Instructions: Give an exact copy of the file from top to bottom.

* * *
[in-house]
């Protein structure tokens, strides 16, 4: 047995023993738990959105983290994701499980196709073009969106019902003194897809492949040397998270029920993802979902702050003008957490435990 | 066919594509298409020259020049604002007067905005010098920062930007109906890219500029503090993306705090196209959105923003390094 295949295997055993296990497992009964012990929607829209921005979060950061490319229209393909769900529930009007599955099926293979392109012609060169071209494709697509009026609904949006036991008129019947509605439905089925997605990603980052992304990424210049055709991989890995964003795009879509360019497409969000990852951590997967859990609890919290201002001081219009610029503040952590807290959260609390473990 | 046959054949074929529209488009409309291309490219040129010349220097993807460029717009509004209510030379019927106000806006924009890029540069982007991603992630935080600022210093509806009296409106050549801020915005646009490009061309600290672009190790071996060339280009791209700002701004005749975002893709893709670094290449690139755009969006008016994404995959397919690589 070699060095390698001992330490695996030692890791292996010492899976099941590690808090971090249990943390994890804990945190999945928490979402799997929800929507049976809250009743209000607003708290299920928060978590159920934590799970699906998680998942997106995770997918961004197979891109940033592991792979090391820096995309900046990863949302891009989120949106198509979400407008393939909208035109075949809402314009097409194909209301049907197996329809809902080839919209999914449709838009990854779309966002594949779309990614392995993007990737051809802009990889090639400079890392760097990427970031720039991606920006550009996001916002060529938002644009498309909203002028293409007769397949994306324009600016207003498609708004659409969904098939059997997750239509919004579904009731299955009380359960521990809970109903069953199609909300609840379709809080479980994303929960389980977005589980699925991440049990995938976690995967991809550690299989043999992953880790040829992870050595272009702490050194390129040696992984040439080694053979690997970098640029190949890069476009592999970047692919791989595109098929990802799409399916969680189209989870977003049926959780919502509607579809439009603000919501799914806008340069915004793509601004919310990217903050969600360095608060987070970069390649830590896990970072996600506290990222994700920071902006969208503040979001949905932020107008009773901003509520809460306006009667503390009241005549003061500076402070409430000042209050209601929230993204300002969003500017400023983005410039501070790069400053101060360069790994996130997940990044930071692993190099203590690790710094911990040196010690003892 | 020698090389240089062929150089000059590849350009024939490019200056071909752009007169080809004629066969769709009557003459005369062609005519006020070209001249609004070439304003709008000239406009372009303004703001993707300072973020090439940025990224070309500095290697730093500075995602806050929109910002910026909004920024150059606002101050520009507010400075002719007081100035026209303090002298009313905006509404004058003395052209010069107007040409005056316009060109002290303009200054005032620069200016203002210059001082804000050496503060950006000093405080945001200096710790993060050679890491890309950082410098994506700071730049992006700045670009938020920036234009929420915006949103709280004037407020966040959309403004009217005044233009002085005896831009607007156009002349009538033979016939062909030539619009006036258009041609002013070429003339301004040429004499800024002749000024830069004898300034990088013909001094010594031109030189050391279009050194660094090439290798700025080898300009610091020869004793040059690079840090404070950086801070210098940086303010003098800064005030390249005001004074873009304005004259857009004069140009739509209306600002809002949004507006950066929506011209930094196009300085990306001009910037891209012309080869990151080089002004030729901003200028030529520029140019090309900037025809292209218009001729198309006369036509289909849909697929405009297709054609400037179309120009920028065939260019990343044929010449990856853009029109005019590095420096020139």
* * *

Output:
[in-house]
């Protein structure tokens, strides 16, 4: 047995023993738990959105983290994701499980196709073009969106019902003194897809492949040397998270029920993802979902702050003008957490435990 | 066919594509298409020259020049604002007067905005010098920062930007109906890219500029503090993306705090196209959105923003390094 295949295997055993296990497992009964012990929607829209921005979060950061490319229209393909769900529930009007599955099926293979392109012609060169071209494709697509009026609904949006036991008129019947509605439905089925997605990603980052992304990424210049055709991989890995964003795009879509360019497409969000990852951590997967859990609890919290201002001081219009610029503040952590807290959260609390473990 | 046959054949074929529209488009409309291309490219040129010349220097993807460029717009509004209510030379019927106000806006924009890029540069982007991603992630935080600022210093509806009296409106050549801020915005646009490009061309600290672009190790071996060339280009791209700002701004005749975002893709893709670094290449690139755009969006008016994404995959397919690589 070699060095390698001992330490695996030692890791292996010492899976099941590690808090971090249990943390994890804990945190999945928490979402799997929800929507049976809250009743209000607003708290299920928060978590159920934590799970699906998680998942997106995770997918961004197979891109940033592991792979090391820096995309900046990863949302891009989120949106198509979400407008393939909208035109075949809402314009097409194909209301049907197996329809809902080839919209999914449709838009990854779309966002594949779309990614392995993007990737051809802009990889090639400079890392760097990427970031720039991606920006550009996001916002060529938002644009498309909203002028293409007769397949994306324009600016207003498609708004659409969904098939059997997750239509919004579904009731299955009380359960521990809970109903069953199609909300609840379709809080479980994303929960389980977005589980699925991440049990995938976690995967991809550690299989043999992953880790040829992870050595272009702490050194390129040696992984040439080694053979690997970098640029190949890069476009592999970047692919791989595109098929990802799409399916969680189209989870977003049926959780919502509607579809439009603000919501799914806008340069915004793509601004919310990217903050969600360095608060987070970069390649830590896990970072996600506290990222994700920071902006969208503040979001949905932020107008009773901003509520809460306006009667503390009241005549003061500076402070409430000042209050209601929230993204300002969003500017400023983005410039501070790069400053101060360069790994996130997940990044930071692993190099203590690790710094911990040196010690003892 | 020698090389240089062929150089000059590849350009024939490019200056071909752009007169080809004629066969769709009557003459005369062609005519006020070209001249609004070439304003709008000239406009372009303004703001993707300072973020090439940025990224070309500095290697730093500075995602806050929109910002910026909004920024150059606002101050520009507010400075002719007081100035026209303090002298009313905006509404004058003395052209010069107007040409005056316009060109002290303009200054005032620069200016203002210059001082804000050496503060950006000093405080945001200096710790993060050679890491890309950082410098994506700071730049992006700045670009938020920036234009929420915006949103709280004037407020966040959309403004009217005044233009002085005896831009607007156009002349009538033979016939062909030539619009006036258009041609002013070429003339301004040429004499800024002749000024830069004898300034990088013909001094010594031109030189050391279009050194660094090439290798700025080898300009610091020869004793040059690079840090404070950086801070210098940086303010003098800064005030390249005001004074873009304005004259857009004069140009739509209306600002809002949004507006950066929506011209930094196009300085990306001009910037891209012309080869990151080089002004030729901003200028030529520029140019090309900037025809292209218009001729198309006369036509289909849909697929405009297709054609400037179309120009920028065939260019990343044929010449990856853009029109005019590095420096020139």